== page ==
At first glance, these elaborate rooms appear as normal, everyday places. Once you look closer, however, you’ll see that a human hand easily dwarfs the architecture and everything is on a minuscule scale. They’re part of the Muse Miniature et Cinma in Lyon, France, a five-story museum that contains over 100 hyperreal miniature film sets. The incredible attention to detail, including subtle lighting arrangements and replication of old textures, is why we’re mislead into thinking that each set is life-size.
To create these awe-inspiring works, skilled artisans from around the world have used their same techniques to produce smaller versions of the real things. Actual cabinet-making, string instruments, leather craft, and more are all part of the grand illusion, as are chiseled eggs, tiny origami, and sculpted matches. Magnifying glasses allow you to study the intricate characteristic of the exquisite works.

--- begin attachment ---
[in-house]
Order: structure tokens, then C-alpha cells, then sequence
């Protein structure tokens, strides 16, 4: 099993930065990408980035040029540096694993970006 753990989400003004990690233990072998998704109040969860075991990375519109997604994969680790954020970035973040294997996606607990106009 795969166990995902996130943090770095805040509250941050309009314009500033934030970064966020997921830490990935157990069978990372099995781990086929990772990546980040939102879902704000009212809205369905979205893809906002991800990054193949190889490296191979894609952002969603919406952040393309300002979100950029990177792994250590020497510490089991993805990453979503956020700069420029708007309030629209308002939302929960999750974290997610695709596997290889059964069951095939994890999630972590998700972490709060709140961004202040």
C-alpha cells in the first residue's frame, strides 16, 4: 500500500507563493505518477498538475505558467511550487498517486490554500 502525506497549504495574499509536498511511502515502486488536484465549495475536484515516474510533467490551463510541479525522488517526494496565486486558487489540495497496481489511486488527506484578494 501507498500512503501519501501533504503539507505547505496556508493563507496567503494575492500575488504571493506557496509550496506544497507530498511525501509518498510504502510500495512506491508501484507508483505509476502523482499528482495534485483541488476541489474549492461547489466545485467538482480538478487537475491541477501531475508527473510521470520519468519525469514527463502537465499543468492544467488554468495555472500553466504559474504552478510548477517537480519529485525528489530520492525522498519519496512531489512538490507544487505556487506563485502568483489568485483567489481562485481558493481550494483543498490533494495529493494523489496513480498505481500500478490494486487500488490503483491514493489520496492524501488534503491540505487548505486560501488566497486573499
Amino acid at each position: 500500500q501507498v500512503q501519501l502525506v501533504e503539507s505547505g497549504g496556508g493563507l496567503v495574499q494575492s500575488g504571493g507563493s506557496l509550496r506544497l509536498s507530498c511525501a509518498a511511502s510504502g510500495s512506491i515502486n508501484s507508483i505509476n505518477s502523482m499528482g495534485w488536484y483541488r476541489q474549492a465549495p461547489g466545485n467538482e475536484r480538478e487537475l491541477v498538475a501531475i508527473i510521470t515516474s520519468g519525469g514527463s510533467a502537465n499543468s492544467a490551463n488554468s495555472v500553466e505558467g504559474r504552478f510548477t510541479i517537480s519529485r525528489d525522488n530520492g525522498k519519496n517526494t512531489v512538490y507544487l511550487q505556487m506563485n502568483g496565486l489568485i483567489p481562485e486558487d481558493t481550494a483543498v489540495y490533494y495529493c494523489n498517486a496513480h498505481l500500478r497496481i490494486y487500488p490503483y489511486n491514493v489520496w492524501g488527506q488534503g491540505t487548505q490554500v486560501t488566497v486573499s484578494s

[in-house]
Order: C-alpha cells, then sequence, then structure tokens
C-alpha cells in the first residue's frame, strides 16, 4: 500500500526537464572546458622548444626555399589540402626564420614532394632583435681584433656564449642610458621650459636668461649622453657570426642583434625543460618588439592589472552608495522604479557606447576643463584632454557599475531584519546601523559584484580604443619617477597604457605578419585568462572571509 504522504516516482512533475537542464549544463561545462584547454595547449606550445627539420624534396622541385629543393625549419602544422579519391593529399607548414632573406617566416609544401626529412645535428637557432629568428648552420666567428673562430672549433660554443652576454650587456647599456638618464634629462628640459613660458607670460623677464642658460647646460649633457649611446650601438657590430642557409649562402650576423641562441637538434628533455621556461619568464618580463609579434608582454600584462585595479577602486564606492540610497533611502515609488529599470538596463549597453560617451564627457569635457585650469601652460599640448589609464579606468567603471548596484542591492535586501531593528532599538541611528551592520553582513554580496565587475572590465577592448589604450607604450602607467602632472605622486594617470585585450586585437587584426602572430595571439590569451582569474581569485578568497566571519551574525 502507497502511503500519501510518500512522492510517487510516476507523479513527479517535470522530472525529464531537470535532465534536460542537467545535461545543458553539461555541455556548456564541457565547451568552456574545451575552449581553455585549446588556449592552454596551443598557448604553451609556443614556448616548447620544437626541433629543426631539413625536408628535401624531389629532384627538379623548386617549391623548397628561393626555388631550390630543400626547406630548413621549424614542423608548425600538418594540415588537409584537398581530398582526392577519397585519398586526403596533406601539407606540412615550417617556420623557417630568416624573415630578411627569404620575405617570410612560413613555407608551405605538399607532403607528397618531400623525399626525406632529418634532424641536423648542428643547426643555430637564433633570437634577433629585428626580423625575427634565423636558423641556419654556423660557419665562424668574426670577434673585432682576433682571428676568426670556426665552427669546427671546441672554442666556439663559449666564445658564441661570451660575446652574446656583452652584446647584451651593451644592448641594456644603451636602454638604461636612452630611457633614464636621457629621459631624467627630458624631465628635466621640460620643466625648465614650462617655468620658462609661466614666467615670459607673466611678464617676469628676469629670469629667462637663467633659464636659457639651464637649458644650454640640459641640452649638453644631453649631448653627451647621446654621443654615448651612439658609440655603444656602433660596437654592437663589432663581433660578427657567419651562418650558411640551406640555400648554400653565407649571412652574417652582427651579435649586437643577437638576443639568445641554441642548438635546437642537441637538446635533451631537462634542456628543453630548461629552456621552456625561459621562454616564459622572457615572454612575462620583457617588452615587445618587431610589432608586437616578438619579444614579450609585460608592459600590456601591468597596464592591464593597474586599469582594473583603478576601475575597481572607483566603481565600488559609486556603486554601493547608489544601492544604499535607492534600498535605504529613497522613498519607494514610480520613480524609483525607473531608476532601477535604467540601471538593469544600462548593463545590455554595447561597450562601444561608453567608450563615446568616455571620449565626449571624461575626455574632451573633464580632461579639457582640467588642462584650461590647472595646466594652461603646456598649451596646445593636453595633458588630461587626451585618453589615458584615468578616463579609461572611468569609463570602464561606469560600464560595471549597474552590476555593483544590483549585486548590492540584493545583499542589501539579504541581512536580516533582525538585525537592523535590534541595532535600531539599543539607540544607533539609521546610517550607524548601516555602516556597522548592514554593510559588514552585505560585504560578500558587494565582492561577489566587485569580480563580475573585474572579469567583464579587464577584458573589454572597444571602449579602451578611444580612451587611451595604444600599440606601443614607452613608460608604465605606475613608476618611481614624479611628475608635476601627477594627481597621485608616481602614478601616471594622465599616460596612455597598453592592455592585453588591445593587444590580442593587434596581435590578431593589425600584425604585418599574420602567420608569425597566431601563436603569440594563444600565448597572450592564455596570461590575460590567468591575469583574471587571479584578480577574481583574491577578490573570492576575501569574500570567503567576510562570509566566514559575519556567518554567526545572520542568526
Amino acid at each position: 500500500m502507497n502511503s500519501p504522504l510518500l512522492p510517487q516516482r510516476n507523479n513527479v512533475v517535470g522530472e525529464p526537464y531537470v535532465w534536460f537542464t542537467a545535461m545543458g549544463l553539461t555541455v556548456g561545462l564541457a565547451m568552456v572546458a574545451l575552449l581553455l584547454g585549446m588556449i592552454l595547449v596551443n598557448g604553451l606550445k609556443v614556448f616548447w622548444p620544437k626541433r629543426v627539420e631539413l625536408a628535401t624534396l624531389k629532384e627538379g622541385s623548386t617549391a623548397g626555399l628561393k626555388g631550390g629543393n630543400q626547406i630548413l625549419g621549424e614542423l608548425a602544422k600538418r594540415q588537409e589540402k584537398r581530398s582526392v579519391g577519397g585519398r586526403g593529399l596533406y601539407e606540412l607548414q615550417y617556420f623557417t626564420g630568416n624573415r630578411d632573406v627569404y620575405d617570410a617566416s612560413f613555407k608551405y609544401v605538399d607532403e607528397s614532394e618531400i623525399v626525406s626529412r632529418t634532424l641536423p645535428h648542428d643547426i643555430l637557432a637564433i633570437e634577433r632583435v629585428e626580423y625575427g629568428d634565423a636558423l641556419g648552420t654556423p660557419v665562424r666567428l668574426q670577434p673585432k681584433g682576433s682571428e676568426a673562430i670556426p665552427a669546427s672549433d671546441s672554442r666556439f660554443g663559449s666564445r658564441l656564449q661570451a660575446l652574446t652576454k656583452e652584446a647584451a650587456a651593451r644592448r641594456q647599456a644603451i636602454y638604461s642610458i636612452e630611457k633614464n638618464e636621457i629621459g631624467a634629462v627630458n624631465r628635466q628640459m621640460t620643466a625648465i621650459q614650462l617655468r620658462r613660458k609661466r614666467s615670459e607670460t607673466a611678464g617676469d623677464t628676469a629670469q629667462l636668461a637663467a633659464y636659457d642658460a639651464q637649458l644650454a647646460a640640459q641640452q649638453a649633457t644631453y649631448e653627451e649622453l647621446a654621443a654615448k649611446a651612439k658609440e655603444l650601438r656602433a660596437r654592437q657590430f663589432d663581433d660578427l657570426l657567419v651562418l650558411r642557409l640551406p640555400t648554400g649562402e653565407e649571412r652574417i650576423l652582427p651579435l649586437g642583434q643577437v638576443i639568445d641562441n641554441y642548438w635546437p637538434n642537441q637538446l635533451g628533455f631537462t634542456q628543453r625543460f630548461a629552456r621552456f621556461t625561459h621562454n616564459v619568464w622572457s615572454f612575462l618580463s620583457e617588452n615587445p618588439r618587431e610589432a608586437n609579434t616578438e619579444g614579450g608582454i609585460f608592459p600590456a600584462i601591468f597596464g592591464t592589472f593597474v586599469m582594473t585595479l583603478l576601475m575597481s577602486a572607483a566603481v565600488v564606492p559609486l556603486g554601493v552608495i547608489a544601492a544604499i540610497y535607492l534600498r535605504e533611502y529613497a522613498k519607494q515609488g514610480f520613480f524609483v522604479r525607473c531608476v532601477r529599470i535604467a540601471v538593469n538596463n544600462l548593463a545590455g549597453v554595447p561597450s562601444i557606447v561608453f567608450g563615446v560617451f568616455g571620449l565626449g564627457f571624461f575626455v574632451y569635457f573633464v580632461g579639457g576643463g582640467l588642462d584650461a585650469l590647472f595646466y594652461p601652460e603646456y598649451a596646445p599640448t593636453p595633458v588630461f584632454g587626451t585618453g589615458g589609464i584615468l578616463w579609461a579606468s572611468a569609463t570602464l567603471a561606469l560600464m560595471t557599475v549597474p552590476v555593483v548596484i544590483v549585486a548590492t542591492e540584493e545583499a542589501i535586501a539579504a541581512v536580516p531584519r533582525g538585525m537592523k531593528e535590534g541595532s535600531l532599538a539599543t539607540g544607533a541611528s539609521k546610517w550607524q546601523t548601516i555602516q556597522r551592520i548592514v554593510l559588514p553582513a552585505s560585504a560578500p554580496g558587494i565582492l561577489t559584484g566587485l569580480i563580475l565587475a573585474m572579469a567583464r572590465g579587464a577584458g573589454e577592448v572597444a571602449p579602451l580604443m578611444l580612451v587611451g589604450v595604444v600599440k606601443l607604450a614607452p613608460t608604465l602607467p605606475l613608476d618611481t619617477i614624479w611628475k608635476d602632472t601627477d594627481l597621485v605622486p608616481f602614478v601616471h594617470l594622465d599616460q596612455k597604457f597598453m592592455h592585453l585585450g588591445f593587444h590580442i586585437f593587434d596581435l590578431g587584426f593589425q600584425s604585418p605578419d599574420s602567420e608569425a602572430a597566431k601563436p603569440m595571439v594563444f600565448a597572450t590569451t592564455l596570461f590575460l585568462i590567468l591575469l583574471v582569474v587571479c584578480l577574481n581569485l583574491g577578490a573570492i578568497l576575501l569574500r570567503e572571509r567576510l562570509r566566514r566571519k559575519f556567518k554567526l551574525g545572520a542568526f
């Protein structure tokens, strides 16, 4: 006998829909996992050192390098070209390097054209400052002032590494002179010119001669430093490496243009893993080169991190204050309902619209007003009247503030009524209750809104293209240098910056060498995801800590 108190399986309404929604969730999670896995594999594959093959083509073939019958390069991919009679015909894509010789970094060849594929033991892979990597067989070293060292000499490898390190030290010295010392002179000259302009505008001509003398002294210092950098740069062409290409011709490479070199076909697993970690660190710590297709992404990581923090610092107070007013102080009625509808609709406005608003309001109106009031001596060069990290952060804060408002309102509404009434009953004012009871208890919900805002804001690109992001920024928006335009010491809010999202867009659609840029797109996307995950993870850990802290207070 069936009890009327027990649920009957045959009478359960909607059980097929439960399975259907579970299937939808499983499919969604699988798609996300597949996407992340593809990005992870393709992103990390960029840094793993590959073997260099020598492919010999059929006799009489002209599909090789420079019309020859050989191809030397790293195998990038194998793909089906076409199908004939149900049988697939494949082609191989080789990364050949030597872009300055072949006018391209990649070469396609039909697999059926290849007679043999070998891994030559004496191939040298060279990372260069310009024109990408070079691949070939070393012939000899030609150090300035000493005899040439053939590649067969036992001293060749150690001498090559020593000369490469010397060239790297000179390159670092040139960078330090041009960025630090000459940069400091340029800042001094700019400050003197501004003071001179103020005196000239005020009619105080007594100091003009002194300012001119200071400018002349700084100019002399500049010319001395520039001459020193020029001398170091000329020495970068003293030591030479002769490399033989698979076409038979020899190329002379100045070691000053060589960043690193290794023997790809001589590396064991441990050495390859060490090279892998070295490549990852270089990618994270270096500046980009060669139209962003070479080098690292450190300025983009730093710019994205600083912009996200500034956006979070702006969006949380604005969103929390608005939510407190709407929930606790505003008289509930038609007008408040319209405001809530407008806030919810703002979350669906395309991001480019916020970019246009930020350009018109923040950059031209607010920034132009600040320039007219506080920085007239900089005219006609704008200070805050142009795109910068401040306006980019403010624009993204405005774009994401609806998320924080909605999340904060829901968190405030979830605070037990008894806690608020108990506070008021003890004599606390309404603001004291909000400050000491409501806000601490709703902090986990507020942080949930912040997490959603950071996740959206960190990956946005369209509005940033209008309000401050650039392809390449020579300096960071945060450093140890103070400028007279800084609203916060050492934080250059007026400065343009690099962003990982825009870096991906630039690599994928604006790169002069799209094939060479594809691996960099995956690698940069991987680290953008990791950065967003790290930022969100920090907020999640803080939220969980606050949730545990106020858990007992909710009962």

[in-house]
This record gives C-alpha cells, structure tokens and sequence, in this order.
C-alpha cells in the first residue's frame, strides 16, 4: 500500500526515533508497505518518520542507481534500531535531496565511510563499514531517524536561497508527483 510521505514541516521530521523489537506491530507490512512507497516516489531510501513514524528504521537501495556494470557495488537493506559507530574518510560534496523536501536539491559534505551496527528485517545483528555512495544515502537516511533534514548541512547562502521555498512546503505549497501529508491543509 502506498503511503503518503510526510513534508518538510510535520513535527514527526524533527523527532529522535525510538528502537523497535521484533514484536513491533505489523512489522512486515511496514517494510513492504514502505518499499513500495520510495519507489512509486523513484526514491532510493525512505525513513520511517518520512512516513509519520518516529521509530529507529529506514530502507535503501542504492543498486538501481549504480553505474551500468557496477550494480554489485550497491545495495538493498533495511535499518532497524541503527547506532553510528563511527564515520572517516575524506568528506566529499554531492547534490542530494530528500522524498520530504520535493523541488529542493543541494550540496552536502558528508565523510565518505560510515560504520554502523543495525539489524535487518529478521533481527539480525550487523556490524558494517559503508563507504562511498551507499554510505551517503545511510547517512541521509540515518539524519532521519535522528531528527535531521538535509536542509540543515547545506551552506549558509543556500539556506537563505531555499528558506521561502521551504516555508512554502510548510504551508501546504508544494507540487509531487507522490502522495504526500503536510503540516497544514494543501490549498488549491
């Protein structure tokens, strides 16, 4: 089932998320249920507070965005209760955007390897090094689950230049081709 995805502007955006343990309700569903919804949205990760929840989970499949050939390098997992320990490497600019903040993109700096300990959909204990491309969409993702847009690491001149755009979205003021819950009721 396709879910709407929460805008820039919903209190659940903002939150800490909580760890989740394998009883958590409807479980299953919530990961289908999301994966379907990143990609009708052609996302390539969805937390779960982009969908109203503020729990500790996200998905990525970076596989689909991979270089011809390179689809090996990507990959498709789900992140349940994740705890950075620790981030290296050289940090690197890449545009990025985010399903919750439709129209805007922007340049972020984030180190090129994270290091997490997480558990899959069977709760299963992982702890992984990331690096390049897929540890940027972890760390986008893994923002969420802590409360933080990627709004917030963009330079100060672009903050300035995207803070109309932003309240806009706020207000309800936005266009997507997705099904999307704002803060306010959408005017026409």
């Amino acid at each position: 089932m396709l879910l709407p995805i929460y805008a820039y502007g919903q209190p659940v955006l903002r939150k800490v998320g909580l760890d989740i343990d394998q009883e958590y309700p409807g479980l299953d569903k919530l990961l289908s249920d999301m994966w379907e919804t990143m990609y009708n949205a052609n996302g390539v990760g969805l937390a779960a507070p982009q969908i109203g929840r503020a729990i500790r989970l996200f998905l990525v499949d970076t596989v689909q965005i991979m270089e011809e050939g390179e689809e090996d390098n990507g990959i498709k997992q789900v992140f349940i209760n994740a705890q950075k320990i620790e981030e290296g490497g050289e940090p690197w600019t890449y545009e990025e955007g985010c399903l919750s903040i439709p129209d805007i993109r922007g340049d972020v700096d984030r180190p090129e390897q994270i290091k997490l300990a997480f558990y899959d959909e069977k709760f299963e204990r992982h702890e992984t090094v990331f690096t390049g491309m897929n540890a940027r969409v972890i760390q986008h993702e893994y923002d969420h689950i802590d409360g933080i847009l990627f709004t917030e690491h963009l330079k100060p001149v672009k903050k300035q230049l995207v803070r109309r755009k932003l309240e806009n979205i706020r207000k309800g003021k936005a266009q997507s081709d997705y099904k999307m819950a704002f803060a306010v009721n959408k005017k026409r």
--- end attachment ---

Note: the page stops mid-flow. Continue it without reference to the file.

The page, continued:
The hyperreal scenes of master miniaturist and Museum curator Dan Ohlmann are on display in Muse Miniature et Cinma. He is formerly a cabinetmaker and inner architect, and all of his creations are based on careful research–hundreds of photographs, measurements taken at the real locations, and gathering as much information as he can about a site. With this meticulous process, it’s no wonder that the fabrication itself can take many months to perfect.
If you’re local to Lyon or are visiting there, the Museum is open throughout the year.